Another critical difference between secretory vs osmotic diarrhea is how it can be resolved. Osmotic diarrhea usually resolves itself when a person stops eating the food containing the trigger for their diarrhea. Substances and food that can trigger osmotic diarrhea include:

  • Laxatives containing lactulose and citrate of magnesia.
  • Milk and other dairy products which lactose.
  • Excessive amounts of vitamin C or sorbitol.

Watery Diarrhea: Secretory Diarrhea

Secretory diarrhea occurs when too much water is secreted in the small intestinal lumen for the body to absorb. This type of diarrhea is also common among those infected with Vibrio cholerae, the organism responsible for the disease cholera.

Another significant difference between secretory vs osmotic diarrhea is that secretory diarrhea occurs when electrolytes are secreted into the intestine. Furthermore, symptoms caused by this kind of diarrhea won’t be eliminated through fasting alone. Some possible causes of secretory diarrhea include:

  • Vasoactive Intestinal Peptide Tumors (VIPoma) are known to cause watery and loose stools.
  • Medication for asthma and cardiovascular conditions.
  • Antidepressants.
  • Ingestion of arsenic and pesticides.

When To See A Doctor

Typically, symptoms of diarrhea are resolved without medical intervention. However, it may be best to seek the advice of a medical professional if your stool remains watery and loose after two days, accompanied by a fever and severe pain. Although secretory vs. osmotic diarrhea symptoms are similar, the treatment will vary depending on the underlying conditions that need to be addressed.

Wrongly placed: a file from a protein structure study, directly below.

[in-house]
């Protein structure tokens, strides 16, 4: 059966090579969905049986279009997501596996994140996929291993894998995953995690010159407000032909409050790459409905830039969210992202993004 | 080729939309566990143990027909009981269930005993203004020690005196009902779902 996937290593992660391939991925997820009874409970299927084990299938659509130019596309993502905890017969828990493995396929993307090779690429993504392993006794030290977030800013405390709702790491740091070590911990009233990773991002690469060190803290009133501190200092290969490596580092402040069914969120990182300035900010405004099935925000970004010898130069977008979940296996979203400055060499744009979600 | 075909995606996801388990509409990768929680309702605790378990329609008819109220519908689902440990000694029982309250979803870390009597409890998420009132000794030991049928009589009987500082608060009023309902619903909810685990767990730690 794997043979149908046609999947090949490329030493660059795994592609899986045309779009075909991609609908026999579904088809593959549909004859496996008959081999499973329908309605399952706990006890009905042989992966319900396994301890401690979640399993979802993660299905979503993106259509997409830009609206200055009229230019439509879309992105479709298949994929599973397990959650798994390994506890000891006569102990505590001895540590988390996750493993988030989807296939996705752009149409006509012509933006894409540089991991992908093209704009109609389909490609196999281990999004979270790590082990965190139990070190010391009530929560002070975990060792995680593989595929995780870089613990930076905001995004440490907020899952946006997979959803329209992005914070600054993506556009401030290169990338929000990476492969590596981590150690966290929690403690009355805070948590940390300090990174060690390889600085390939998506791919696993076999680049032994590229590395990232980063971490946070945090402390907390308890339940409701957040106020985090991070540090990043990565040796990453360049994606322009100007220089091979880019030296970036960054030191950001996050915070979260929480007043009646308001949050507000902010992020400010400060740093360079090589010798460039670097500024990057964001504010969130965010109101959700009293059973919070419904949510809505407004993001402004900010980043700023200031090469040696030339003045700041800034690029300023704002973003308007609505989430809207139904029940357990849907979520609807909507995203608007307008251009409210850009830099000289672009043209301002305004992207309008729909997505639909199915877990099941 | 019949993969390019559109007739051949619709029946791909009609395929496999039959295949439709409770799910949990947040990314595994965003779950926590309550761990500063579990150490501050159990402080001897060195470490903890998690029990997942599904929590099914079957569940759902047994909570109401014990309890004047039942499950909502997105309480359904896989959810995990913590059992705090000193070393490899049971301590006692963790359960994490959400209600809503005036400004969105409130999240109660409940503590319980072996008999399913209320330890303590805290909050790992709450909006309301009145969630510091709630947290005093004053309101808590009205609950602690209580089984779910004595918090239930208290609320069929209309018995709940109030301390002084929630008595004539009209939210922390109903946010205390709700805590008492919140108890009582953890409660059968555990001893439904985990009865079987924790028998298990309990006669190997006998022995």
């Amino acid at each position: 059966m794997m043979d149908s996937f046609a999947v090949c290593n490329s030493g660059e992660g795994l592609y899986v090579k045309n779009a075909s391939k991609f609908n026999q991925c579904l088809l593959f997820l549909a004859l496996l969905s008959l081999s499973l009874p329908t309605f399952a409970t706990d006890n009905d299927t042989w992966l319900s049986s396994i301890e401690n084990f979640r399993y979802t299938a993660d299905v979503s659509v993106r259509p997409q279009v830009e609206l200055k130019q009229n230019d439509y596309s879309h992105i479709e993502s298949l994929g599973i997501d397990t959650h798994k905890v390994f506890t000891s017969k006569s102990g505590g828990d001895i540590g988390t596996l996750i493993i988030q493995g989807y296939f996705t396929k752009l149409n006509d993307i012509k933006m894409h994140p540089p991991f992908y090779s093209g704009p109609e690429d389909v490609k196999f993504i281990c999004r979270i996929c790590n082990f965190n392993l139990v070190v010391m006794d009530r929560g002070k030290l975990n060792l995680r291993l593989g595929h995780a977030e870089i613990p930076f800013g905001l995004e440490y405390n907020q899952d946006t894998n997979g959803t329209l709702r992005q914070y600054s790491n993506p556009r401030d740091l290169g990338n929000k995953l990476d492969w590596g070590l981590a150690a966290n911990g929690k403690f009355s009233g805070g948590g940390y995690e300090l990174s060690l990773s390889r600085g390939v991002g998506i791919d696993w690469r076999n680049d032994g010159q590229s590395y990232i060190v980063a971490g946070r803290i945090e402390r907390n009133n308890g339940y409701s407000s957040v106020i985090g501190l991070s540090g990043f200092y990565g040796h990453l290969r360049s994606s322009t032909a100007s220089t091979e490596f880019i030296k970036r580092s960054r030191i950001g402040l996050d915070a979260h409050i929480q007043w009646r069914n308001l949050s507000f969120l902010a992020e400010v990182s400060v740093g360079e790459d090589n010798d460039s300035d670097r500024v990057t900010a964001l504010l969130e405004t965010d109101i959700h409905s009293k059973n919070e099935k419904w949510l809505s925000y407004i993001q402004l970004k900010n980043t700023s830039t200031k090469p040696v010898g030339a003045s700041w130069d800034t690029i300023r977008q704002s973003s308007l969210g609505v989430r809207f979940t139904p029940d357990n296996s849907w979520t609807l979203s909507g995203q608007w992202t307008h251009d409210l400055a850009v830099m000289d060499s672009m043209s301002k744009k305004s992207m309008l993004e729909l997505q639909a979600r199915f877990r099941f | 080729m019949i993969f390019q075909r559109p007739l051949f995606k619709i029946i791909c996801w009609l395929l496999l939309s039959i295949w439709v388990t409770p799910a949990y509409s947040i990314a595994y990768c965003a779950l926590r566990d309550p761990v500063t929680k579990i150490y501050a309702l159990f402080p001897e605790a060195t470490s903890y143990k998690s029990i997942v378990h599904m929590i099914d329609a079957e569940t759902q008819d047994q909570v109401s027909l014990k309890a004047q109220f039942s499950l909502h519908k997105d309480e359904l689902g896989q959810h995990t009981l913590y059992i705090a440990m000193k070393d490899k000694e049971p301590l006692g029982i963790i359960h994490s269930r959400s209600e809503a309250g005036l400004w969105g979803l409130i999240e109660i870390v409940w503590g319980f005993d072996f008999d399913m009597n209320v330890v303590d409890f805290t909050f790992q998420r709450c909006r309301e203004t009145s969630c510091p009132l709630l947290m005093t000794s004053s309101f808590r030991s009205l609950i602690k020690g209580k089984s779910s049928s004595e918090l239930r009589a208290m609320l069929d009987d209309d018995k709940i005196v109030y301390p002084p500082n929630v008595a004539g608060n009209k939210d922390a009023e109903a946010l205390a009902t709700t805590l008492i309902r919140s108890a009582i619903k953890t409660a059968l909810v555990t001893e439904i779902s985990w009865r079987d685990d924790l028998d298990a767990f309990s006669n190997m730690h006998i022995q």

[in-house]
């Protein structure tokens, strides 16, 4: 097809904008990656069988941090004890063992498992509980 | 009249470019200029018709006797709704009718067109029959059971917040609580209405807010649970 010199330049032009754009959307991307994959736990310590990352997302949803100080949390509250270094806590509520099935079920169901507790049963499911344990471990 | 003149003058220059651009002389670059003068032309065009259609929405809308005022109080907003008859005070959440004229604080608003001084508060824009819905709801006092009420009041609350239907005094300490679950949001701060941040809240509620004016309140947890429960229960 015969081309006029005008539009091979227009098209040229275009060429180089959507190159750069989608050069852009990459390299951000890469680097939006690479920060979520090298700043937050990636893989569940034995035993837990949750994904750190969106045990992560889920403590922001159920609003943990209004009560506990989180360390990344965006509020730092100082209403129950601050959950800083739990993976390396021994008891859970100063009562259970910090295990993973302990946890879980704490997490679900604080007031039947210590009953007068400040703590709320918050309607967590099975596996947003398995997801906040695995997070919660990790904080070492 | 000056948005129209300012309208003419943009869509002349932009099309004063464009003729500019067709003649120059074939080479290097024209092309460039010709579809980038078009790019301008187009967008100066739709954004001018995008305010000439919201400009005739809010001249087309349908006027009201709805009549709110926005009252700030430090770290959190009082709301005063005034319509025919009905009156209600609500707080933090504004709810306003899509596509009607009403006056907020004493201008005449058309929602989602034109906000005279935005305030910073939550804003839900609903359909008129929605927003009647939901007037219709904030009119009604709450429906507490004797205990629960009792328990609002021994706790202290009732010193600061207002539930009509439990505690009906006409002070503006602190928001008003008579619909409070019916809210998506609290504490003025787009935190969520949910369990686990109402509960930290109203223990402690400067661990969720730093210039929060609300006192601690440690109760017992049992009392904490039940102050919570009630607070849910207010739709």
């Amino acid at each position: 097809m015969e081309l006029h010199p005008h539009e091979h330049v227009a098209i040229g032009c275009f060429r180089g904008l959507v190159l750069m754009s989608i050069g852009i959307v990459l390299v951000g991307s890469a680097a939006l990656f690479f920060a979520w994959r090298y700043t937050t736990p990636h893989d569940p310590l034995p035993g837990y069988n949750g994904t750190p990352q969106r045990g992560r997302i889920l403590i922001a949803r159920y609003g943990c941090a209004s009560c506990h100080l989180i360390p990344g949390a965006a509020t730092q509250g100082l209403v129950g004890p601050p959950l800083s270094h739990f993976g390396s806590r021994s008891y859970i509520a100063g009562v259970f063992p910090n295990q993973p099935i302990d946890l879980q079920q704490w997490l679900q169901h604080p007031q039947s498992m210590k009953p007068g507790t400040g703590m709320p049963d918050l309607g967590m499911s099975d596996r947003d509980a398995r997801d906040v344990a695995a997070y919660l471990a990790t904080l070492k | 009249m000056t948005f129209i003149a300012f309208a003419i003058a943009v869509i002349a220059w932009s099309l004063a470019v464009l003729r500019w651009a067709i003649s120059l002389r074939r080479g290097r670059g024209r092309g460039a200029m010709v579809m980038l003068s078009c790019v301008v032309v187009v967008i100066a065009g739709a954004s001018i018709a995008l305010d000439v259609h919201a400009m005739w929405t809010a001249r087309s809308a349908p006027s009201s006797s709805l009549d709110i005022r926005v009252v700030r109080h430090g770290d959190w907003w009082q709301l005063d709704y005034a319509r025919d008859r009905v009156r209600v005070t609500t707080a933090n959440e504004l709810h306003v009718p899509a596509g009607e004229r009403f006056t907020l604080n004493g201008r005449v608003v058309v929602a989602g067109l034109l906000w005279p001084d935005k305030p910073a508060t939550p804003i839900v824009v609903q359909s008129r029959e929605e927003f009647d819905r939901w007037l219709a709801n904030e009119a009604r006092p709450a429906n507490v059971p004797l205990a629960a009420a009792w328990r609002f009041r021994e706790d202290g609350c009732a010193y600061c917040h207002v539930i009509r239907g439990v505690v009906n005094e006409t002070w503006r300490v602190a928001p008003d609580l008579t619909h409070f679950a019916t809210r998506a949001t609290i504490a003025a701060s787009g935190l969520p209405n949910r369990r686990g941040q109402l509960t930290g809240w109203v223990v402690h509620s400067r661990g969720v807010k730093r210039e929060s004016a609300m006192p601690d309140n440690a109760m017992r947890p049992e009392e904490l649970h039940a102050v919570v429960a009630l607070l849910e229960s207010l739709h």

Key Takeaway

Diarrhea is the onset of watery and loose bowel movement, accompanied by abdominal pain and nausea. The various types of diarrhea are often dependent on what causes digestive upset resulting in a change in bowel movement. Osmotic diarrhea is characterized by loose stools caused by substances that the stomach is unable to absorb. Meanwhile, secretory diarrhea usually results from the secretion of electrolytes in the intestines.

Learn more about diarrhea prevention and management here.

Hello Health Group does not provide medical advice, diagnosis or treatment.

Sources

Diarrhea

https://medlineplus.gov/diarrhea.html#summary

Accessed October 26, 2021

Bristol Stool Chart

https://www.continence.org.au/bristol-stool-chart

Accessed October 26, 2021

Diarrhea – Symptoms and Causes

https://www.mayoclinic.org/diseases-conditions/diarrhea/symptoms-causes/syc-20352241

Accessed October 26, 2021

Evaluation of Chronic Diarrhea

https://www.aafp.org/afp/2011/1115/p1119.html

Accessed October 26, 2021

Diarrhea

https://my.clevelandclinic.org/health/diseases/4108-diarrhea Accessed October 26, 2021

Fecal Incontinence – Symptoms and Causes

https://www.mayoclinic.org/diseases-conditions/fecal-incontinence/symptoms-causes/syc-20351397 Accessed October 26, 2021

Evaluating the Patient with Diarrhea

https://www.mayoclinicproceedings.org/article/S0025-6196(12)00382-5/fulltext Accessed October 26, 2021

Diarrhea

https://www.ncbi.nlm.nih.gov/books/NBK414/

Accessed October 26, 2021

Vasoactive Intestinal Peptide Tumor

https://www.ncbi.nlm.nih.gov/books/NBK278960

Accessed October 26, 2021

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Written by Ruby Anne Hornillos Updated Oct 26
Fact Checked by Bianchi Mendoza, R.N.